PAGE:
2018 Toyota Hilux
More variants bring more choice to customersby Mark McNabb, on LISTEN 09:53
The Toyota Hilux pickup receives several new trims for the 2018 model year. These include three new SR cab-chassis variants, a new WorkMate grade for the 4WD Double Cab-Chassis, and the Hi-Rider option on 2WD trucks is now offered on the WorkMate Double-Cab, SR Extra Cab, and the SR5 Double Cab. What’s more, the availability of an automatic transmission expands from 12 models to 17 models. In other words, there are now more choices for customers.
This is the first change Toyota has brought to the Hilux since the current generation’s introduction in 2016. It comes in part as a response to changing customer wants as the expectation for higher comfort levels increase, while the need for work-grade trims holds steady. In fact, Toyota saw more than 60 percent of new Hilux sales have automatic transmissions – a first for the rugged pickup.
Continue reading for more information.
2018 Toyota Hilux
- Three new SR Extra Cab-Chassis versions
- Three more trims on Hi-Rider suspension option
- Double Cab-Chassis now has WorkMate trim
The truck is available in several cab and bed configurations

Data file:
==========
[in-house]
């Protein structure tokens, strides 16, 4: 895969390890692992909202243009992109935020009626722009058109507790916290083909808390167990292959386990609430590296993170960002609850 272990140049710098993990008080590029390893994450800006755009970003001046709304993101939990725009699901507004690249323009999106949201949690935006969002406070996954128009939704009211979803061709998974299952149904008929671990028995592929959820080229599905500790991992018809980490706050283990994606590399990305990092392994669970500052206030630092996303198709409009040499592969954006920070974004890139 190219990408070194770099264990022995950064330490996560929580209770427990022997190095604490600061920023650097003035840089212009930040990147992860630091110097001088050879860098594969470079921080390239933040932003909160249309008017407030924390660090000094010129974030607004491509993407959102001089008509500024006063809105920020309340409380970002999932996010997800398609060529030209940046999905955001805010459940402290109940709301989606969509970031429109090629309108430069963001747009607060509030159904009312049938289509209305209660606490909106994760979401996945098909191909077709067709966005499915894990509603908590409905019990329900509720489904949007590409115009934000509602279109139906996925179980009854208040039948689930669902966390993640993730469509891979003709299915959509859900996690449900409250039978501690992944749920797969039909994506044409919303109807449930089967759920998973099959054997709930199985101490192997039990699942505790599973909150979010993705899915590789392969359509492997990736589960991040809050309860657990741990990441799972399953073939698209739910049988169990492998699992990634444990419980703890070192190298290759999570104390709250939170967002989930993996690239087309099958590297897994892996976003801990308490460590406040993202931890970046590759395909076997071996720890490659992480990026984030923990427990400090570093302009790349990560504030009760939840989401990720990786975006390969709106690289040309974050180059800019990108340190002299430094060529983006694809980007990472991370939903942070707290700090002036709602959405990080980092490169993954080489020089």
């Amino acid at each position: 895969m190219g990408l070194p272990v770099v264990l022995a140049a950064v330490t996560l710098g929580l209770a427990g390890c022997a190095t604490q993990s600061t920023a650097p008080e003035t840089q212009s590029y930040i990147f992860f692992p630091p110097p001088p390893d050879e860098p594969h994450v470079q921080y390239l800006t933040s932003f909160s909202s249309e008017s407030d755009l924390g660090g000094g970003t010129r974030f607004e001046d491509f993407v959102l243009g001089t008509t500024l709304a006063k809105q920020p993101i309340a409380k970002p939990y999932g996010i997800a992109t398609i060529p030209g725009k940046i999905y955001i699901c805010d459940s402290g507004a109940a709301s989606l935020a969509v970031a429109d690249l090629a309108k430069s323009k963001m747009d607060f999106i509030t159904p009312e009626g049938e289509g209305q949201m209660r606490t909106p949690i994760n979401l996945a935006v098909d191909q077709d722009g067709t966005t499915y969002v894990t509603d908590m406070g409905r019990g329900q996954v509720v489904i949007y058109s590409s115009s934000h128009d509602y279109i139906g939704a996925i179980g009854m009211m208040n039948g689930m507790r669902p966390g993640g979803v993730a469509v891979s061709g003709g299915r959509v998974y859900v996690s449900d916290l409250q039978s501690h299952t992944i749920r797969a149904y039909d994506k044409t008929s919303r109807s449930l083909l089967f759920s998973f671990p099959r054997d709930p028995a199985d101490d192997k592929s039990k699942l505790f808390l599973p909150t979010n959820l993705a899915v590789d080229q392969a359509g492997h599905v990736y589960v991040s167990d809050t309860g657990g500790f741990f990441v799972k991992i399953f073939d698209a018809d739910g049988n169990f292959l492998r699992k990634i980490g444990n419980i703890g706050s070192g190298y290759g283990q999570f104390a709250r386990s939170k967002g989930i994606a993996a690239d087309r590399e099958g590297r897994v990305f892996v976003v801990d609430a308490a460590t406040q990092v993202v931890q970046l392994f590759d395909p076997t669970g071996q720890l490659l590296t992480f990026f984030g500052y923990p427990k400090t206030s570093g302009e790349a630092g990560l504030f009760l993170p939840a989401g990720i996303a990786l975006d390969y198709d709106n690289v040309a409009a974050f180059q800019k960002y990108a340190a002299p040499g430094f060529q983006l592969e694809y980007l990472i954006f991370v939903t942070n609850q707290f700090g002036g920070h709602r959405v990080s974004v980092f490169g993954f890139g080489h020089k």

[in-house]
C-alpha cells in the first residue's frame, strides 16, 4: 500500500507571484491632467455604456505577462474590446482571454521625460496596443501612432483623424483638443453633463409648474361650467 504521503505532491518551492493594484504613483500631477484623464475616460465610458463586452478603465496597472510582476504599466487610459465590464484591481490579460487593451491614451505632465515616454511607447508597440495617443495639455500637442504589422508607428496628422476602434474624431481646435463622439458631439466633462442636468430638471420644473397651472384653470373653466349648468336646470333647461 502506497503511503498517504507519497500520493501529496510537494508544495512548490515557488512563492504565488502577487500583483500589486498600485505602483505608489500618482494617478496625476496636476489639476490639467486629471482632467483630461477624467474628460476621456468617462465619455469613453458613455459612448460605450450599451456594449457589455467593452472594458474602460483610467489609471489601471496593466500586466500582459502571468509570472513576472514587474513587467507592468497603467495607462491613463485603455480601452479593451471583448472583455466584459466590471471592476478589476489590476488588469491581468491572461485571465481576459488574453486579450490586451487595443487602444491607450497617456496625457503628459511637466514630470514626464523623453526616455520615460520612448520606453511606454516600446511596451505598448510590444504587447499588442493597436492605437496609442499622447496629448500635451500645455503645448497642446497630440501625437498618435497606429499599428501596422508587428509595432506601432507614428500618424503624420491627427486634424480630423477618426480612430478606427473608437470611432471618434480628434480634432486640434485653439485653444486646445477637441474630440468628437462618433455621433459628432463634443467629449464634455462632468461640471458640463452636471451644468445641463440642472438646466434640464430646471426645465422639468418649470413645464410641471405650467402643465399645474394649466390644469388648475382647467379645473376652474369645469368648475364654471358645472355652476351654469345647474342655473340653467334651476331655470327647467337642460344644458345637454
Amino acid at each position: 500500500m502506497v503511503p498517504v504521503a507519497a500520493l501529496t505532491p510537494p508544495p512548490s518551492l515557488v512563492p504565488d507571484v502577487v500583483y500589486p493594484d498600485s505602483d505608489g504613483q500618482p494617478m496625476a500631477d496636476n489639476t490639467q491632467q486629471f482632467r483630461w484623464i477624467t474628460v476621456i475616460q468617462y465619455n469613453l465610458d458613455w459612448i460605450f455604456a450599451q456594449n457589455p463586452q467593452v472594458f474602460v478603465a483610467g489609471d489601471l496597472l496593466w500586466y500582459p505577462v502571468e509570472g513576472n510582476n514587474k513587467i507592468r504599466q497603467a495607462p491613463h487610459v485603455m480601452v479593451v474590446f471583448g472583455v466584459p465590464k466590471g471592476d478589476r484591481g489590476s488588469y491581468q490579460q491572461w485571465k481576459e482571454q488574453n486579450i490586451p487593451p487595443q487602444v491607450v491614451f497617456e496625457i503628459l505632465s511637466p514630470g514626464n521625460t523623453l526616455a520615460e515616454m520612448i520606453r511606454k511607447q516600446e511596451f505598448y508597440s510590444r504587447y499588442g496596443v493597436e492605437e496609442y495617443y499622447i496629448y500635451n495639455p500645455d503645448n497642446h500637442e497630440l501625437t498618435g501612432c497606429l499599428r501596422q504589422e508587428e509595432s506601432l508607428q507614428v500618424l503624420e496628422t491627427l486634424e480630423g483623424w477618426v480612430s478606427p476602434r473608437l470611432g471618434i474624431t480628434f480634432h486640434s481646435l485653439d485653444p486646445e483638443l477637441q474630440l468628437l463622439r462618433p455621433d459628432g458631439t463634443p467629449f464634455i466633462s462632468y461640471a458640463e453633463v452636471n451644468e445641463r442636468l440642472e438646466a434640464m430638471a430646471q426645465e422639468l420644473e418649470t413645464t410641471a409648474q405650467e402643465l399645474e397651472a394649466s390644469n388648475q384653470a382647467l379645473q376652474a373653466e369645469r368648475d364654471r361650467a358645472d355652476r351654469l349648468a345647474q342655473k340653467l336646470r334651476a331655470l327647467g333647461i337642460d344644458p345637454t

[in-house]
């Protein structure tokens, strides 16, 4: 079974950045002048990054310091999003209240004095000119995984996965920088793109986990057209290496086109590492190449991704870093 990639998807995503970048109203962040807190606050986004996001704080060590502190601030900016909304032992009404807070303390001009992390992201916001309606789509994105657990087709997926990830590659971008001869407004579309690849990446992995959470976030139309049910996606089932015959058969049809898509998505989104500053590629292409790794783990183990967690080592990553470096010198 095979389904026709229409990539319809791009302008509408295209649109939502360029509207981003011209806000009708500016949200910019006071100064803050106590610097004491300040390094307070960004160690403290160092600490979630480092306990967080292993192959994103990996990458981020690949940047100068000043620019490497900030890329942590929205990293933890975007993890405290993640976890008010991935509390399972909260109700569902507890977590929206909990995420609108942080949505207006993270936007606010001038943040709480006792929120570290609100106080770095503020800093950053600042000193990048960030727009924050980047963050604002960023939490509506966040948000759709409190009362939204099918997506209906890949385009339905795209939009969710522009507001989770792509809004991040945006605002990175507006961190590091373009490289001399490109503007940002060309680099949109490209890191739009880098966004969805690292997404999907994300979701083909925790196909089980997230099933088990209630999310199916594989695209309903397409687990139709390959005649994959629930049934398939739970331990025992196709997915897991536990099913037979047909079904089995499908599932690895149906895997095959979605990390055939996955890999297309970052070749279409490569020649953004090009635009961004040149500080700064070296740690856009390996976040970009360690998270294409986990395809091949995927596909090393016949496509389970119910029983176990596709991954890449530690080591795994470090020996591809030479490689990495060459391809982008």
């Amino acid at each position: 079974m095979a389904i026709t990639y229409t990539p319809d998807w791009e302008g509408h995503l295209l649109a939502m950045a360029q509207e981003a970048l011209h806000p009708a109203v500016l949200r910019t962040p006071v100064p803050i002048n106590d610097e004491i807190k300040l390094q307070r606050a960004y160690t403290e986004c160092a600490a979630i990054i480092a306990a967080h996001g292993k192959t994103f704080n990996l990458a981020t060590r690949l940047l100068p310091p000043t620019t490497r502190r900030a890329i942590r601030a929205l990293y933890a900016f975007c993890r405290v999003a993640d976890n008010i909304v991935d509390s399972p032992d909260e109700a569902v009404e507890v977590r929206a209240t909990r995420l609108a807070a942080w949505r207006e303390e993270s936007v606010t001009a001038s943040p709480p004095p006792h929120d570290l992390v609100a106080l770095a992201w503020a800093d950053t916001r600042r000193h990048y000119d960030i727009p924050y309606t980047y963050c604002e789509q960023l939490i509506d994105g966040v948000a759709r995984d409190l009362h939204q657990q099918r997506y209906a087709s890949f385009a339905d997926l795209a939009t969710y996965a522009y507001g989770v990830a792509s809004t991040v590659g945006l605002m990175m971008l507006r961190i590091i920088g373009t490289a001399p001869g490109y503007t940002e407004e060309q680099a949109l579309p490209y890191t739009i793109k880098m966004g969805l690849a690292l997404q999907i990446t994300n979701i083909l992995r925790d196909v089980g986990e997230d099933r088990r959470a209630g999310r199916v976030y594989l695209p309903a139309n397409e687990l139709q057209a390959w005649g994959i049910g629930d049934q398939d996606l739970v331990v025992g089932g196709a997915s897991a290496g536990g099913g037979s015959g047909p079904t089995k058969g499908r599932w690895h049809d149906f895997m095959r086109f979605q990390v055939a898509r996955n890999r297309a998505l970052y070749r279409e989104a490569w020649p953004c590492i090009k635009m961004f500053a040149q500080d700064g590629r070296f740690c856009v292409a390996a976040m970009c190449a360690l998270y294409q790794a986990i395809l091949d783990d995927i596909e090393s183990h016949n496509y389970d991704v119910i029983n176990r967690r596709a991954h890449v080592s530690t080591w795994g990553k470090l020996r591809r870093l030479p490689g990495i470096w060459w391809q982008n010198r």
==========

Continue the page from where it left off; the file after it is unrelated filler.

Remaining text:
The 2018 Toyota Hilux remains unchanged on the outside. The design is only two years old, so it remains fresh. Add to that Toyota’s dominance in the pickup segment in Australia and other parts of the globe.
The truck is available in several cab and bed configurations. Popular with the boys Down Under is the cab-chassis. It is basically a bed delete package that has the truck delivered without the cargo bed or the added cost it would add. Australians love their aftermarket flat utility bed, also called a tray bed. The cab-chassis is offered with the regular, extended, and double cab variants.
Reintroduced for 2018 is the 4x4 WorkMate double cab-chassis. This version has the four-door double cab with the bed delete and work-grade interior that includes vinyl flooring. One trim level up, the SR, is also getting a cab-chassis version with the extended cab.